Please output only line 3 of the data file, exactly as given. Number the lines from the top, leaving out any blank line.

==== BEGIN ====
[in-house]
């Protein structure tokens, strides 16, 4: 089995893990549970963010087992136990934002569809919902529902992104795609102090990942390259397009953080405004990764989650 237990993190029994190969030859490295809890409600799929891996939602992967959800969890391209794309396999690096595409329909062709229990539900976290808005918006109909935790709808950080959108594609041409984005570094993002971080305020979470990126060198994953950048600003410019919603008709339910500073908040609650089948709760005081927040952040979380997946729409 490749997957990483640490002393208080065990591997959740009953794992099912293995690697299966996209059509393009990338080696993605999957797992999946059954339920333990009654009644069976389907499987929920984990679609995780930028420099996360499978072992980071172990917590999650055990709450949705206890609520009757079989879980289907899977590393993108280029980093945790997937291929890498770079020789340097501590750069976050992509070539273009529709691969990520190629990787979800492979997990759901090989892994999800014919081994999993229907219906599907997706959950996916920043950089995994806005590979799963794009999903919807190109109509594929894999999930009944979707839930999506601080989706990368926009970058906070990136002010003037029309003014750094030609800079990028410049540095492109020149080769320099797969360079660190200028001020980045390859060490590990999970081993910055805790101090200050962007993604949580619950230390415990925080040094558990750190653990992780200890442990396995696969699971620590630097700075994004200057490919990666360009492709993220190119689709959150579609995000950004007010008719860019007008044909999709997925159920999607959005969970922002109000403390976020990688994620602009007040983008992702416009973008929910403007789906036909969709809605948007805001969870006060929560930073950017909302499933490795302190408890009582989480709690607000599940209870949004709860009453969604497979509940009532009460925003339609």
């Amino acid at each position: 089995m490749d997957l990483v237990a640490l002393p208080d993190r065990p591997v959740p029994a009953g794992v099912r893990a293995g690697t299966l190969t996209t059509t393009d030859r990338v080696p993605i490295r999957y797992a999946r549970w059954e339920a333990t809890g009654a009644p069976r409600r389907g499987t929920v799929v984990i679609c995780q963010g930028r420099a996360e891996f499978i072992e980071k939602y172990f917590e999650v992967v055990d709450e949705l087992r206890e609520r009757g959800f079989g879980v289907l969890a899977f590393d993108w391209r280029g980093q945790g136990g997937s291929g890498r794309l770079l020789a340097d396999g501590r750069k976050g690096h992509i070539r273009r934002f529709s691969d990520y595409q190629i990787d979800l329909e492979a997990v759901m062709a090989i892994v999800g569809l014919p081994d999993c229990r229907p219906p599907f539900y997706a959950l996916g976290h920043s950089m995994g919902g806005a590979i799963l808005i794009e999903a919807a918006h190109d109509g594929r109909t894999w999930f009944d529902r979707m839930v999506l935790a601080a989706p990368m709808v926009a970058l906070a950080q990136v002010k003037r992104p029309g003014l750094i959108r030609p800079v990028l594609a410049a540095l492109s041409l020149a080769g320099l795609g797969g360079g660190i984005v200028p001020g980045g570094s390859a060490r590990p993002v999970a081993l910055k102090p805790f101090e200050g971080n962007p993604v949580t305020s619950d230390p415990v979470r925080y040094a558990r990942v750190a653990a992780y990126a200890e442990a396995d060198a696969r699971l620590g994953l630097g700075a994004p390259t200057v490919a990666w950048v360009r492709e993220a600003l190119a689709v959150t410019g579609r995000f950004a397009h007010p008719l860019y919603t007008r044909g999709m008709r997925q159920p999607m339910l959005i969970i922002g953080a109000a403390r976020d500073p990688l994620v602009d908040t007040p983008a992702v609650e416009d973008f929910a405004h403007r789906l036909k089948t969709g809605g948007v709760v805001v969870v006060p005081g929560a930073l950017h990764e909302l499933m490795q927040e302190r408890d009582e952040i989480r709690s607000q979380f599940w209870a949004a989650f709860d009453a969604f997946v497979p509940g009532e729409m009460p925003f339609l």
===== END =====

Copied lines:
């Amino acid at each position: 089995m490749d997957l990483v237990a640490l002393p208080d993190r065990p591997v959740p029994a009953g794992v099912r893990a293995g690697t299966l190969t996209t059509t393009d030859r990338v080696p993605i490295r999957y797992a999946r549970w059954e339920a333990t809890g009654a009644p069976r409600r389907g499987t929920v799929v984990i679609c995780q963010g930028r420099a996360e891996f499978i072992e980071k939602y172990f917590e999650v992967v055990d709450e949705l087992r206890e609520r009757g959800f079989g879980v289907l969890a899977f590393d993108w391209r280029g980093q945790g136990g997937s291929g890498r794309l770079l020789a340097d396999g501590r750069k976050g690096h992509i070539r273009r934002f529709s691969d990520y595409q190629i990787d979800l329909e492979a997990v759901m062709a090989i892994v999800g569809l014919p081994d999993c229990r229907p219906p599907f539900y997706a959950l996916g976290h920043s950089m995994g919902g806005a590979i799963l808005i794009e999903a919807a918006h190109d109509g594929r109909t894999w999930f009944d529902r979707m839930v999506l935790a601080a989706p990368m709808v926009a970058l906070a950080q990136v002010k003037r992104p029309g003014l750094i959108r030609p800079v990028l594609a410049a540095l492109s041409l020149a080769g320099l795609g797969g360079g660190i984005v200028p001020g980045g570094s390859a060490r590990p993002v999970a081993l910055k102090p805790f101090e200050g971080n962007p993604v949580t305020s619950d230390p415990v979470r925080y040094a558990r990942v750190a653990a992780y990126a200890e442990a396995d060198a696969r699971l620590g994953l630097g700075a994004p390259t200057v490919a990666w950048v360009r492709e993220a600003l190119a689709v959150t410019g579609r995000f950004a397009h007010p008719l860019y919603t007008r044909g999709m008709r997925q159920p999607m339910l959005i969970i922002g953080a109000a403390r976020d500073p990688l994620v602009d908040t007040p983008a992702v609650e416009d973008f929910a405004h403007r789906l036909k089948t969709g809605g948007v709760v805001v969870v006060p005081g929560a930073l950017h990764e909302l499933m490795q927040e302190r408890d009582e952040i989480r709690s607000q979380f599940w209870a949004a989650f709860d009453a969604f997946v497979p509940g009532e729409m009460p925003f339609l």